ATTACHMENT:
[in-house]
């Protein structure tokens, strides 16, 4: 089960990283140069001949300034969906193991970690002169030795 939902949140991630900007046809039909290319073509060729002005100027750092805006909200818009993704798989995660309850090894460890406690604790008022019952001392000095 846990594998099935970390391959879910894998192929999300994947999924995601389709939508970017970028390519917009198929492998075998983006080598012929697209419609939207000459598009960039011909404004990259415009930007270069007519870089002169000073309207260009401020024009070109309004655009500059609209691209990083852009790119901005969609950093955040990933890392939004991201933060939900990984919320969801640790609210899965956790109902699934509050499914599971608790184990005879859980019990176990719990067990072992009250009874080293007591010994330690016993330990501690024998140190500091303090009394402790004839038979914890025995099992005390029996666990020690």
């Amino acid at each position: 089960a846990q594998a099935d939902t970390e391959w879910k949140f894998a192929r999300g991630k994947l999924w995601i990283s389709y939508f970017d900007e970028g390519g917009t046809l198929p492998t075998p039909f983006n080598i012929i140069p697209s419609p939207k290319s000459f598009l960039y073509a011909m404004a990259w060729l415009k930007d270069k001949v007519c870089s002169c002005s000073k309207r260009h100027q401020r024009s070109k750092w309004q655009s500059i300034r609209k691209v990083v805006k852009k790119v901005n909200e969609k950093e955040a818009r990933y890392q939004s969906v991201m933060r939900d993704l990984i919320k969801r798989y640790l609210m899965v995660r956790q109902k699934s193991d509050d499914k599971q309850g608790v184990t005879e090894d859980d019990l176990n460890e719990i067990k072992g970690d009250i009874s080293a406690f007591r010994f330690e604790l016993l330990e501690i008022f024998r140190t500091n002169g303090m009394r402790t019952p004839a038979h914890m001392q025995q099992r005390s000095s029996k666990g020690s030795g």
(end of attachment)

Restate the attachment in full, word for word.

[in-house]
């Protein structure tokens, strides 16, 4: 089960990283140069001949300034969906193991970690002169030795 939902949140991630900007046809039909290319073509060729002005100027750092805006909200818009993704798989995660309850090894460890406690604790008022019952001392000095 846990594998099935970390391959879910894998192929999300994947999924995601389709939508970017970028390519917009198929492998075998983006080598012929697209419609939207000459598009960039011909404004990259415009930007270069007519870089002169000073309207260009401020024009070109309004655009500059609209691209990083852009790119901005969609950093955040990933890392939004991201933060939900990984919320969801640790609210899965956790109902699934509050499914599971608790184990005879859980019990176990719990067990072992009250009874080293007591010994330690016993330990501690024998140190500091303090009394402790004839038979914890025995099992005390029996666990020690």
């Amino acid at each position: 089960a846990q594998a099935d939902t970390e391959w879910k949140f894998a192929r999300g991630k994947l999924w995601i990283s389709y939508f970017d900007e970028g390519g917009t046809l198929p492998t075998p039909f983006n080598i012929i140069p697209s419609p939207k290319s000459f598009l960039y073509a011909m404004a990259w060729l415009k930007d270069k001949v007519c870089s002169c002005s000073k309207r260009h100027q401020r024009s070109k750092w309004q655009s500059i300034r609209k691209v990083v805006k852009k790119v901005n909200e969609k950093e955040a818009r990933y890392q939004s969906v991201m933060r939900d993704l990984i919320k969801r798989y640790l609210m899965v995660r956790q109902k699934s193991d509050d499914k599971q309850g608790v184990t005879e090894d859980d019990l176990n460890e719990i067990k072992g970690d009250i009874s080293a406690f007591r010994f330690e604790l016993l330990e501690i008022f024998r140190t500091n002169g303090m009394r402790t019952p004839a038979h914890m001392q025995q099992r005390s000095s029996k666990g020690s030795g």